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Smart Metering Enables Smarter Utility Management

Among the most notable findings from this year’s Strategic Directions: Water Industry Report is the velocity of planning throughout the industry for implementing more advanced operational technologies, such as advanced metering infrastructure (AMI) and enterprise asset management. More than 30 percent of utilities have indicated plans to implement these technologies, indicating the industry’s evolution and response to perennial issues of tightening budgets, rising costs and providing enhanced customer service.

 

Smart Metering Advances

Decades ago, many water utilities began adopting automated meter reading (AMR) technology to reduce the cost of meter reading and improve the meter-to-cash business process. The benefits of the technology are proven and well-documented. Now, as survey results show, approximately three-quarters of utilities have or are planning to implement AMI.

AMI is not the next step in improving the meter-to-cash functionality; it is the foundational technology for the next generation of water management. For utility leaders considering an upgrade from manual reading, AMI benefits in the meter-to-cash process will be substantial. However, utilities that have already successfully implemented AMR, justifying the investment in AMI will require a business case based on total, smart water management capabilities and enhanced customer benefits.

AMI meter reading provides more than just streamlined billing operations. The data generated from AMI can be used in virtually all business and operational functions. Beyond simple meter reading, AMI benefits include a network of metering, control valves, pressure monitoring and other sensing devices to transmit valuable operational and customer data.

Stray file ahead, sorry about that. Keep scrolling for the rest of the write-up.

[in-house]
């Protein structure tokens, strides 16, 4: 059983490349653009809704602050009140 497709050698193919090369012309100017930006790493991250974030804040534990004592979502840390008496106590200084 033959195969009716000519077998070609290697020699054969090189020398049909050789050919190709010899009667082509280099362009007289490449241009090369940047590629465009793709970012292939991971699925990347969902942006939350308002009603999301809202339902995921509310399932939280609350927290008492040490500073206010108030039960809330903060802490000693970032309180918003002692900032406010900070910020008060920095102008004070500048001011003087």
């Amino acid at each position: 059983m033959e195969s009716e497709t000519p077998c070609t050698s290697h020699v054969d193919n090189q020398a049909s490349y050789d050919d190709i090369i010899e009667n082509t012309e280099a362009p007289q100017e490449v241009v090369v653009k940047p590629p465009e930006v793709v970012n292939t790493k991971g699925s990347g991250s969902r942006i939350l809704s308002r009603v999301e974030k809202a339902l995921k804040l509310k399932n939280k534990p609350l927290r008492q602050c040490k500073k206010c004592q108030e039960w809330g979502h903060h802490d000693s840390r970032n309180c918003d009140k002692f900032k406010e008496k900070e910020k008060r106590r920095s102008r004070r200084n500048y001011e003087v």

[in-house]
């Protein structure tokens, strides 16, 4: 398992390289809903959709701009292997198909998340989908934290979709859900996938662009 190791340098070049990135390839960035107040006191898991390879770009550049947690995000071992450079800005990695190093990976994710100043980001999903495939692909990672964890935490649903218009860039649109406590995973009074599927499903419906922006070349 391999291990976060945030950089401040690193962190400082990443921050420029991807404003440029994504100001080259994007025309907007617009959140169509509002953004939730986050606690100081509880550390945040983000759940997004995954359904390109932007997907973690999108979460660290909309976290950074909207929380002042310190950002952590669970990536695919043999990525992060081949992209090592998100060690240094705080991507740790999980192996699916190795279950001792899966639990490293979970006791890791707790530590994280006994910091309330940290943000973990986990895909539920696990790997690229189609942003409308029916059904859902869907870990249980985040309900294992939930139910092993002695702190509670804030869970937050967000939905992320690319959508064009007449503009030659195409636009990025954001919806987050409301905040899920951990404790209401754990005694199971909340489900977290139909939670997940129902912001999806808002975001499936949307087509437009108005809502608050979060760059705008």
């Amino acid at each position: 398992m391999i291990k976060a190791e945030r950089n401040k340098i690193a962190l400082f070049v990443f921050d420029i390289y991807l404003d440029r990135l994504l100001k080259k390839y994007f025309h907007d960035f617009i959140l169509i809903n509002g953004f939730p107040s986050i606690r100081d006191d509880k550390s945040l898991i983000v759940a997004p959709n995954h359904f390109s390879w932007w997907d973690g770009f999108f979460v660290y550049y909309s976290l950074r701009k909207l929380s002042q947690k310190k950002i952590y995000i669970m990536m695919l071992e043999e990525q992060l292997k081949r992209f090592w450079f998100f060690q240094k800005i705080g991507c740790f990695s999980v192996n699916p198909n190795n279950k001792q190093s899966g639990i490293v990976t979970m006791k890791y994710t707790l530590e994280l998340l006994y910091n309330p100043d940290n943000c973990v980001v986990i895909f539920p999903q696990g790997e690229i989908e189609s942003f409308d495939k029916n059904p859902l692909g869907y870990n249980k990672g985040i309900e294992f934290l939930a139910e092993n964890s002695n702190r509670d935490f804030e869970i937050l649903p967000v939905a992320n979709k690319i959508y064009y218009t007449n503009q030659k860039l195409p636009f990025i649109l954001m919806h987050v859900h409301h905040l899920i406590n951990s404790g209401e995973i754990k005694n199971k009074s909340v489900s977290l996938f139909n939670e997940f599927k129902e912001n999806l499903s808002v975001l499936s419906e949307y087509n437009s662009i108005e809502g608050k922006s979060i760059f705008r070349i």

AMR VS AMI Meter Data

AMI benefits include more than just smart meter data

Plotting a Roadmap for Transition

When approaching the transition to AMI, report results show that 33 percent are considering a migratable transition from AMR to AMI, 33 percent are planning to implement a full proactive deployment of AMI, 18 percent are planning to implement AMR first, with a full AMI replacement in the distant future, and the remaining 16 percent plan to follow another path.

These smart metering investments can be substantial, and the technology is ever-evolving. Thus, no matter which path they choose, utility leaders need to develop a strategy and a roadmap that demonstrates full awareness of how their transition to automated and advanced systems will evolve and expand over time. To fully realize the benefits of AMR and AMI, the utility will need to have a framework in place that can not only capture and analyze the data but can also be trusted to determine the utility’s path forward for optimized water management.

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